The hearing threshold data from all three frequencies, but especially 4000 and 8000 Hz, indicate that the incidence of hearing loss in individuals with WS is considerably greater than that reported for the general population: 7% of school-age children [Bess et al., 1998; Niskar et al., 1998] and 46% of adults between the ages of 46 and 80 years [Cruickshank et al., 1998]. The lack of bone-conduction measurements in the convention protocol precludes ruling out a conductive contribution in the group minimal response levels, particularly in the lower frequencies (≤ 4000 Hz). Recall that all the above analyses included only participants with Type A (normal) tympanograms. Therefore, the extent of hearing loss in the higher frequencies supports the interpretation of at least a mixed hearing loss (i.e., both conductive and sensorineural components) in these individuals. When all participants with minimal response level data are factored in (including those with unilateral middle ear pathology), the incidence of hearing loss increases [School Age: 24 of 38 (63%), Adult: 33 of 36 (92%)].
We were able to evaluate 12 individuals with WS in the clinic protocol that included bone conduction measures. Of those 12 participants, 10 were school-aged (7 years to 18 years). The thresholds of this subset of the School Age group are plotted as an audiogram in Figure 2. Of the 10 participants, 5 had mild high-frequency SNHL and 1 had moderate high-frequency SNHL. Three of the 6 participants with SNHL had unilateral loss. Three of the 6 participants with SNHL had lower right-ear high-frequency pure-tone averages (averaged at 4000, 6000, and 8000 Hz) and 3 had lower left-ear high-frequency pure-tone averages. It important to note that 4 of the 6 participants with high-frequency SNHL had thresholds 20 dB HL in frequency regions between 1000 to 4000 Hz. Therefore, these four participants would have passed a standard hearing screening as performed in school settings.
Best-ear frequency-sweep DPOAE amplitudes were analyzed from the 49 participants who had  normal bilateral tympanometry,  minimal response levels ≤ 20 dB HL at 500 and 1000 Hz, and  minimal response levels ≤ 40 dB HL at 2000, 3000, 4000 and 6000 Hz in the best ear (or minimal response levels ≤ 40 dB HL at 2000 and 4000 Hz if hearing data for 3000 and 6000 Hz were not available). These criteria were chosen because DPOAEs are most appropriate for detecting mild to mild-to-moderate hearing loss [Gorga et al., 2005; Gorga et al., 1997] and to further minimize possible detrimental middle ear contributions to DPOAE amplitudes. Based on these criteria 10 participants (6 School Age, 4 Adult) were excluded, leaving 49 (28 School Age, 21 Adult) for the analysis. Data at 2000, 3000, 4000, and 6000 Hz were available for all 49 participants.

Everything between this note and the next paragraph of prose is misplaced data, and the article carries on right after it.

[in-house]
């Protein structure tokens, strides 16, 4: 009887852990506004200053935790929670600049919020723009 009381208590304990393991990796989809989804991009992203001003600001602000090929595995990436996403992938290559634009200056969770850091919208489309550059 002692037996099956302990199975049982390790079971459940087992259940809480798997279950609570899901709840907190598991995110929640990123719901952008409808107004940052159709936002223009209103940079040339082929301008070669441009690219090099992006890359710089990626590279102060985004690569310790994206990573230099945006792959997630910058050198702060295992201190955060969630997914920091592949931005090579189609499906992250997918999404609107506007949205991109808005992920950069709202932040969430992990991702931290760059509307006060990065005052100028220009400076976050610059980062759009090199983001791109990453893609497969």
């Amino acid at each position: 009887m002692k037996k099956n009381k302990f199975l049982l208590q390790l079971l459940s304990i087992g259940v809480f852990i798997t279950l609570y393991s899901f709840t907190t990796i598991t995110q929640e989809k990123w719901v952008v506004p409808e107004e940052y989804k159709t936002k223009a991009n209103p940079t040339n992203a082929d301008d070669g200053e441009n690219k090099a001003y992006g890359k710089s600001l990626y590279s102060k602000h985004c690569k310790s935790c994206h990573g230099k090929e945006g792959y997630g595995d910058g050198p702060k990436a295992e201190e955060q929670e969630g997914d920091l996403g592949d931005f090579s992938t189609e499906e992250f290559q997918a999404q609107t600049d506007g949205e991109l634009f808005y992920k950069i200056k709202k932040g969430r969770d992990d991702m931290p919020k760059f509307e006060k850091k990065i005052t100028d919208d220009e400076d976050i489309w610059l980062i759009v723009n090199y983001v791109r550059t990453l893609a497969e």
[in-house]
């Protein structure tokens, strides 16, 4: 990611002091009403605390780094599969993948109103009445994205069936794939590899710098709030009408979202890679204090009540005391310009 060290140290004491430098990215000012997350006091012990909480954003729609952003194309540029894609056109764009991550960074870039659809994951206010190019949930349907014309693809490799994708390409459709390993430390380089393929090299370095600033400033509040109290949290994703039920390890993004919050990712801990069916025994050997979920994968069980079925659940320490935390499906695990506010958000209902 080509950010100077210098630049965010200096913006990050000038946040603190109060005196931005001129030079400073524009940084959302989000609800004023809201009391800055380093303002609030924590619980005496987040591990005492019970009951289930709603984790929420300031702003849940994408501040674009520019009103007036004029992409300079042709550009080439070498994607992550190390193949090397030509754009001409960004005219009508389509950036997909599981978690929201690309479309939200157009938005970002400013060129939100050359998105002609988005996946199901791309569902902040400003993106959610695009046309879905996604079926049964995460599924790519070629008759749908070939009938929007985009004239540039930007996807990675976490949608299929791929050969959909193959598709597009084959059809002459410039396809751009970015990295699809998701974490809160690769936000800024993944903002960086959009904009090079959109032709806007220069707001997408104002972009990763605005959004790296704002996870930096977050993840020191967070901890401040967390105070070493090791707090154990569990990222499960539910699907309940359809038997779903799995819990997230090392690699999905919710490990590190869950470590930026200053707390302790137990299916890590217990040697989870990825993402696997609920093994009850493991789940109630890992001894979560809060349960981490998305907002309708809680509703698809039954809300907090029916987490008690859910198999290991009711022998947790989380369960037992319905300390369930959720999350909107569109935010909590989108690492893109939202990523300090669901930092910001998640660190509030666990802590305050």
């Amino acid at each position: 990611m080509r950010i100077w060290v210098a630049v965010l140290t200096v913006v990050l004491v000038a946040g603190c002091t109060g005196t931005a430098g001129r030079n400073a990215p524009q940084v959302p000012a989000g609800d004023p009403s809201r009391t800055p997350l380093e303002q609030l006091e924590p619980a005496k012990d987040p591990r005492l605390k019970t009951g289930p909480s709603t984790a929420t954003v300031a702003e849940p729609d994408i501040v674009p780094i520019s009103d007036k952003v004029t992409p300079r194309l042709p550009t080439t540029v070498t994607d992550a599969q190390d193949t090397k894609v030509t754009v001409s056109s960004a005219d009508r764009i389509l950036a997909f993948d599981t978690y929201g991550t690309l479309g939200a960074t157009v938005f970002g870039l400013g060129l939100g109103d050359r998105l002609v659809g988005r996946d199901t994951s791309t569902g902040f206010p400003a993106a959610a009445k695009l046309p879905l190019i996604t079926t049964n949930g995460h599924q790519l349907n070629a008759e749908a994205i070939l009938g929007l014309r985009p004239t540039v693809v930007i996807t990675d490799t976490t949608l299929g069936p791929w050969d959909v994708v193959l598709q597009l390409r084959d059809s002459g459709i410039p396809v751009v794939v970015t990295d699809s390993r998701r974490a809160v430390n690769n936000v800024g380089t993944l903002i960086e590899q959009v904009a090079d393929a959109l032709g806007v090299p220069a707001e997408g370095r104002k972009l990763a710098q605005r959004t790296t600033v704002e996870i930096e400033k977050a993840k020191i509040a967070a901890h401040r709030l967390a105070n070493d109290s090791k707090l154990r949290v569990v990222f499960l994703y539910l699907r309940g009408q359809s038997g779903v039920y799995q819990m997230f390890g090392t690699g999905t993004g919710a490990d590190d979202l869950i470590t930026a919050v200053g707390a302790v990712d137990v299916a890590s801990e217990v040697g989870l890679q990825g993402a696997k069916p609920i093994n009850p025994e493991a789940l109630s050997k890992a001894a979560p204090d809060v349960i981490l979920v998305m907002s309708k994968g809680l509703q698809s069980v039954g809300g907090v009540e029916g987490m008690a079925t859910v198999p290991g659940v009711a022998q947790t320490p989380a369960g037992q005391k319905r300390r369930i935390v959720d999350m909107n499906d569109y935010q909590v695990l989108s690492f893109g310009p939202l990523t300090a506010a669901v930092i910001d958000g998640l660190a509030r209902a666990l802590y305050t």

To explore the predicted DPOAE differences as a function of age, best-ear average DPOAE amplitudes were submitted to a 2 (Group: School Age, Adult) × 5 (Frequency: 1500-, 2000-, 3000-, 4000-, 6000 Hz) mixed-model ANOVA. Neither the Group effect [F(1,47) = .053, p = .819, ηp2 = .001] nor the Group x Frequency interaction [F(4,44) = .955, p = .442, ηp2 = .080] was significant. The majority of the participants in the School Age group had best-ear minimal response levels ≤ 25 dB HL across all frequencies, whereas 60% of the Adult group had minimal response levels ≥ 35 dB HL for at least two frequencies. On this basis, one might have expected DPOAE amplitudes to be lower (poorer) in the Adult Group. However, it is possible that DPOAE levels were already depressed in many of the School Age participants, resulting in a significant reduction in the overall range of outer hair cell activity in both “normal” and mild-hearing loss ears in individuals with WS. This hypothesis is supported by the results of the DPOAE IO function data reported later.
The main effect of Frequency was significant [F(4,44) = 27.750, p < .001, ηp2 = .72]. Post hoc paired comparisons with a Bonferroni adjustment (0.05/5 with p = 0.01) indicated that for both groups the averaged DPOAE f2 amplitudes were lowest (poorest) at 4000 Hz, those at 3000 and 6000 Hz did not differ significantly, and that the 3000-, 4000-, and 6000-Hz averaged DPOAE f2 amplitudes were lower (poorer) than those at 1000 and 2000 Hz. Figure 3 plots the DPOAE f2 amplitudes as a function of frequency for the participants with WS who had normal bilateral tympanometric results against the Gorga et al.  normative data. As can be seen from Figure 3, a significant number of averaged DPOAE f2 amplitudes at 4000 Hz were lower than 5th centile criterion of the Gorga et al.,  data. These data corroborate the behavioral results and support the presence of impaired cochlear function in the majority of participants with WS. This is an important corroboration given the intellectual disability associated with WS and possible difficulty these individuals might have with threshold estimation, an attentionally demanding task. The absence of a significant Group effect in the DPOAE amplitude levels suggests that outer hair cell function in the School Age group was not significantly better than in the Adult group, despite the significantly better hearing sensitivity in the School Age group (see the hearing analyses above).